The jury is comprised of six men and six women, and it includes a former Gaston County Police Department officer. Although the venue was changed, four of the jurors said they had heard, read or seen TV reports on the charges of felonious obstruction of justice against Taylor.

Officer Stevie Perry Accused Stealing Reward Money

A Detroit Police Officer accused of stealing more than $26,000 in reward money from a police tip line stood silently in 16th District Court in Livonia this morning as a judge ordered his case to circuit court.

Officer Stevie Perry, 39, of Detroit, a 14-year law enforcement veteran, said before the 9:30 a.m. hearing he did not want to talk about the case. He faces five felony charges, the most serious of which -- uttering and publishing -- includes a possible 14-year prison sentence for a conviction.

"Any and all issues will be tried in court," his lawyer, Paul Bernier of Royal Oak, a retired Wayne County assistant prosecutor, said after the three-minute hearing in front of Judge Sean P. Kavanagh. Bernier waived the preliminary examination and Perry was again released on a personal bond pending a hearing in two weeks in Third Circuit Court in Detroit.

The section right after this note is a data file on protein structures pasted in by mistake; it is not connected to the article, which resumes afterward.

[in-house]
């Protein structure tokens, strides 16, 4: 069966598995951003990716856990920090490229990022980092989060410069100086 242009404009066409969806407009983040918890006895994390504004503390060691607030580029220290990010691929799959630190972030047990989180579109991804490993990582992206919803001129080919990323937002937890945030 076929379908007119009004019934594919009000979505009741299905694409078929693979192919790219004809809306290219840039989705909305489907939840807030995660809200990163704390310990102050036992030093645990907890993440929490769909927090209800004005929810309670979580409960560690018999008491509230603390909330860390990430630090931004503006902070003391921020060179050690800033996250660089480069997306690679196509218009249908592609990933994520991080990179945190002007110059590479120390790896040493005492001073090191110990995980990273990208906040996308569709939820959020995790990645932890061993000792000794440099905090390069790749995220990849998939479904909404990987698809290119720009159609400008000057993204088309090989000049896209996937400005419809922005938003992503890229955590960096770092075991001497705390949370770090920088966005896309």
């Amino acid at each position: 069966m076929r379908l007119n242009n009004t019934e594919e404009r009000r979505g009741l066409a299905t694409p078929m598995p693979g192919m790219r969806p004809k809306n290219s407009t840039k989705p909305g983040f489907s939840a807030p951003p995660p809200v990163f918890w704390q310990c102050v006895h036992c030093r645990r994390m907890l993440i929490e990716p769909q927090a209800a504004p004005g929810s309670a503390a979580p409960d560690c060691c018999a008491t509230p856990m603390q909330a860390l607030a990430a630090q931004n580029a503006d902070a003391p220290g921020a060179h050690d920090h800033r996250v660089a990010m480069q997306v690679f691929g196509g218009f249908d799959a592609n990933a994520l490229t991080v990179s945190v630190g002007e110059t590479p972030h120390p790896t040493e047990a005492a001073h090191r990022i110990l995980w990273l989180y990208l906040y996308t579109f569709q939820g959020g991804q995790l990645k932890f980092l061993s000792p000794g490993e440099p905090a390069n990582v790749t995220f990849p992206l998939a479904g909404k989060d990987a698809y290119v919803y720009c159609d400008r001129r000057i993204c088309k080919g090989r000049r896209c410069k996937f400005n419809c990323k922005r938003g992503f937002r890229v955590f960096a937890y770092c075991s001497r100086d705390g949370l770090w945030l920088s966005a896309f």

According to the Wayne County Prosecutor’s Office, Perry deposited reward checks from an auto-theft tip line into his personal bank account between June 2007 and November 2008.

Perry is charged with uttering and publishing; using a computer to commit a crime; identity theft; committing a crime under false pretenses, and misconduct in office. Assigned to investigate auto thefts for the past five years, Perry has been suspended without pay since March.

After the charges were announced against Perry in July, the Detroit Police Officers Association went to court in an attempt to fight the release of Perry’s booking photo to the Free Press. The union claimed the photo was part of Perry’s personnel file and that a collective-bargaining agreement prevented the city from releasing it.

The Michigan Court of Appeals, however, disagreed and ordered the city to release the image.